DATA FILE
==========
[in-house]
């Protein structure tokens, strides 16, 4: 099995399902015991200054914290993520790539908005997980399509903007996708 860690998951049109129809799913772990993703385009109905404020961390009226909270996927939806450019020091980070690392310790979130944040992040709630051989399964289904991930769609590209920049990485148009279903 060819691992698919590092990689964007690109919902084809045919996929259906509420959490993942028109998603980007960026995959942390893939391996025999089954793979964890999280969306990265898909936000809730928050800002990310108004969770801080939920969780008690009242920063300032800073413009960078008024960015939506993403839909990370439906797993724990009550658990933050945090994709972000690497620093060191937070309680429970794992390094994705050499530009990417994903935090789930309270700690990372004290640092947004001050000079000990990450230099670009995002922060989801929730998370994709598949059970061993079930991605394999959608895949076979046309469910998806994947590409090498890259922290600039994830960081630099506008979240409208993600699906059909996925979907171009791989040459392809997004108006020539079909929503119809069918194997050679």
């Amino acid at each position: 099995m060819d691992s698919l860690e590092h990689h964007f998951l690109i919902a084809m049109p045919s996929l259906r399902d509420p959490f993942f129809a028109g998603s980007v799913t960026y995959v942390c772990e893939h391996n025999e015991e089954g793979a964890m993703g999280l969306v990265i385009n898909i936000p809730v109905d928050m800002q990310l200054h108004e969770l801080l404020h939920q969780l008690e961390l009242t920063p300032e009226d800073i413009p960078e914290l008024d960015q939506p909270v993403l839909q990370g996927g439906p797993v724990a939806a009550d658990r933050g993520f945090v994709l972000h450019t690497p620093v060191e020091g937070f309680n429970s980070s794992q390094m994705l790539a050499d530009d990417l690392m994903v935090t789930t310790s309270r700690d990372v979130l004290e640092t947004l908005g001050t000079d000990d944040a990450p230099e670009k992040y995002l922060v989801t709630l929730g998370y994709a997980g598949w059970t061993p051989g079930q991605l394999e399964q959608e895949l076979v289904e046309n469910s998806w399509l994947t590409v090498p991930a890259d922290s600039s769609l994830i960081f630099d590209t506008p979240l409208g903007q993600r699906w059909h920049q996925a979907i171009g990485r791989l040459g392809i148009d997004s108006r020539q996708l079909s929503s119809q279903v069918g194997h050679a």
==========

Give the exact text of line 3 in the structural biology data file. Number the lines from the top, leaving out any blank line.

């Amino acid at each position: 099995m060819d691992s698919l860690e590092h990689h964007f998951l690109i919902a084809m049109p045919s996929l259906r399902d509420p959490f993942f129809a028109g998603s980007v799913t960026y995959v942390c772990e893939h391996n025999e015991e089954g793979a964890m993703g999280l969306v990265i385009n898909i936000p809730v109905d928050m800002q990310l200054h108004e969770l801080l404020h939920q969780l008690e961390l009242t920063p300032e009226d800073i413009p960078e914290l008024d960015q939506p909270v993403l839909q990370g996927g439906p797993v724990a939806a009550d658990r933050g993520f945090v994709l972000h450019t690497p620093v060191e020091g937070f309680n429970s980070s794992q390094m994705l790539a050499d530009d990417l690392m994903v935090t789930t310790s309270r700690d990372v979130l004290e640092t947004l908005g001050t000079d000990d944040a990450p230099e670009k992040y995002l922060v989801t709630l929730g998370y994709a997980g598949w059970t061993p051989g079930q991605l394999e399964q959608e895949l076979v289904e046309n469910s998806w399509l994947t590409v090498p991930a890259d922290s600039s769609l994830i960081f630099d590209t506008p979240l409208g903007q993600r699906w059909h920049q996925a979907i171009g990485r791989l040459g392809i148009d997004s108006r020539q996708l079909s929503s119809q279903v069918g194997h050679a």